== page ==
Bitbanging Super Smash Bros.

[Kyle] and an a few of his classmates are wrapping up a microcontroller interfacing class at Purdue and thought it best to send in the results of their efforts. It’s a version of Super Smash Bros. made by just bitbanging pins on a microcontroller.

The hardware for the project is based around a Freescale 9S12c32, an updated version of the 30-year-old M68HC11 microcontroller. For the controls, the guys used a Playstation 2 joystick and buttons housed in an Altoids box, and the actual console is made out of strips of wood stapled together to look like a crate from Super Smash Bros.

There are nine playable characters:  Pikachu, Captain Falcon, Yoshi, Donkey Kong, Mario, Luigi, Link, Kirby, and Fox. Despite these characters being only four pixels high, the game looks extremely playable (at least when two players don’t choose the same character). After the break is the video demo of Super Smash Bros: Bitbang edition, along with a gallery of pics showing the console and gameplay. All the code is up on GitHub for your perusal.


15 thoughts on “Bitbanging Super Smash Bros.

  1. Im having a really hard time understanding what bitbanging really is. Everything I read never makes anything clear as to what or why. Anyone know of like a good resource or video to help explain it to me?

    1. Bitbanging is doing something in software that you’d normally do with dedicated hardware. Saving cost of extra part(s) and sometimes at the expense of speed or reliability.

      In this case, they’re hammering out the pixel data directly to the VGA connection (including the dot clock, Vsync and Hsync pulses, and the like) rather than sending only the pixel data at whatever pace they desire to a different integrated circuit (or circuits) like the Gameduino Shield or the NES’s Picture Processing Unit.

      It’s commonly used in the sense of specialized versions of serial protocols like SPI or I2C, or when your hardware doesn’t have the built-in support for an interface. Like generating S/PDIF with a Propeller.

    2. If you’ve read wiki on the subject and still don’t get it this explanation is for you.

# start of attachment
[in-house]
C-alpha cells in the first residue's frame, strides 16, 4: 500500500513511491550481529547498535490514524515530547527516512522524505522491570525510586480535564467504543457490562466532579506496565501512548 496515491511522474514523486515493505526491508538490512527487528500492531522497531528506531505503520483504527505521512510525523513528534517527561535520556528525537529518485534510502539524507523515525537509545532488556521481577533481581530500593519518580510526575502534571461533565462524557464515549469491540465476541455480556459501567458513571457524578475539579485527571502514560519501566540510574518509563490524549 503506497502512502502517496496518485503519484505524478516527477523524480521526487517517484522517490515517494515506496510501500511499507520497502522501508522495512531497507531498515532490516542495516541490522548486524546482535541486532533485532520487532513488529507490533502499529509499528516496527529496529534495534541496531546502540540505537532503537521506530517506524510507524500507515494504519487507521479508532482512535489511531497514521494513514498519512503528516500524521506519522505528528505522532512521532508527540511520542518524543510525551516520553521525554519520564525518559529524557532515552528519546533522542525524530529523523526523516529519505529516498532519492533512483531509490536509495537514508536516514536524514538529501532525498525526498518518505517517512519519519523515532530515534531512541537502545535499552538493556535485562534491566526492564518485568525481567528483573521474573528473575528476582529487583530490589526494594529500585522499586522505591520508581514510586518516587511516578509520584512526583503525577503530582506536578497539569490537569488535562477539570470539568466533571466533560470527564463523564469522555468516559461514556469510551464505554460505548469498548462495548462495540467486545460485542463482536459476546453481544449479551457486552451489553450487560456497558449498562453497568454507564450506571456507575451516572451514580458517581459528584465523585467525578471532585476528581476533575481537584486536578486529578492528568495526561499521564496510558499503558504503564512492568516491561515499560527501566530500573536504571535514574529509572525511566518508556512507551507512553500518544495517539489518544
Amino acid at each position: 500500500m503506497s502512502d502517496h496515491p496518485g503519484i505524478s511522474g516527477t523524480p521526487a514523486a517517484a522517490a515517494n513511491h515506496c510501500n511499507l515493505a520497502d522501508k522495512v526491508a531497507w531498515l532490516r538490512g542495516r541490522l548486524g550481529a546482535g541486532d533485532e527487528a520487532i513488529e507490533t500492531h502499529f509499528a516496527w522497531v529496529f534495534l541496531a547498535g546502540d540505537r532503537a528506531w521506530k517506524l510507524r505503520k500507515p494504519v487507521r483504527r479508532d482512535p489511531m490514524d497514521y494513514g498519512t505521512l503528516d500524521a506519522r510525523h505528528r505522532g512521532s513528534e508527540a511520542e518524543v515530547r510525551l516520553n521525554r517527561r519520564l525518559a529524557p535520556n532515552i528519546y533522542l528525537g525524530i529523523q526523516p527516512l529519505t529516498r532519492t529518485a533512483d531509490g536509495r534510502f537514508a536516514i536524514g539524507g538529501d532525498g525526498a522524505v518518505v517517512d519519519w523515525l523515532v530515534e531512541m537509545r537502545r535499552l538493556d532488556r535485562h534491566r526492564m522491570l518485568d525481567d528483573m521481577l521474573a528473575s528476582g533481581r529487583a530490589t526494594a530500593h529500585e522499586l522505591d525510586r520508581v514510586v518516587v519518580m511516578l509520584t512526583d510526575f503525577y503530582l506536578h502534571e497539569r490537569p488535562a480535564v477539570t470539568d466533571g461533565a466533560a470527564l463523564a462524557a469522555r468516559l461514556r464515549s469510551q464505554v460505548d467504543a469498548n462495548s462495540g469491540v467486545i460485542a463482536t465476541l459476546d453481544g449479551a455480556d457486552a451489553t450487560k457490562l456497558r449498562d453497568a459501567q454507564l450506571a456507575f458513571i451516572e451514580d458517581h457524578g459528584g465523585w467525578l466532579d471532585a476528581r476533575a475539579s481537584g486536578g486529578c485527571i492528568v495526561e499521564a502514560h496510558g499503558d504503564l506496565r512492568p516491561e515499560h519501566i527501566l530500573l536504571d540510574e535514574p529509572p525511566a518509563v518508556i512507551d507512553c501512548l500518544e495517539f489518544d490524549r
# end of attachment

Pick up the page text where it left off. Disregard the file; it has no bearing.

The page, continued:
To bitbang is to use software instead of hardware to do some form of communication. You may use it b/c your micro-controller(MCU) doesn’t have the hardware peripheral, you may be using that feature already or you may be to lazy to RTFM and find out how to use that feature.

      Bitbanging is using software to manually set or check the pin(s) of the MCU or whatever you’re using. It usually refers to more complex endeavors like serial or in the case of this post VGA output.

      I can give you more info on this subject if your still in the dark. Let me know.

    3. Bitbanging is simply the name given to the technique of wiggling I/O pins in software.

      The simplest example is probably a serial port. Usually you have a UART where you can simply write a byte to a register and the UART hardware takes care of start, stop and parity bits and all the bit timing. The UART will drive its output pin appropriately to send your byte.

      ‘Bitbanging’ in this case means you write your own loop in software to iterate through the bits in the byte and you set or clear the I/O pin according to each bit at the appropriate time. In the loop maybe there is a delay for the length of the bit cell, or maybe you can do it with an interrupt. Either way, all the work is done in software instead of dedicated hardware.

      The reason it’s popular now is because micros are so fast they can emulate many ASIC functions in software just by wiggling the right pins at the right time, and you still have time for your application program too.

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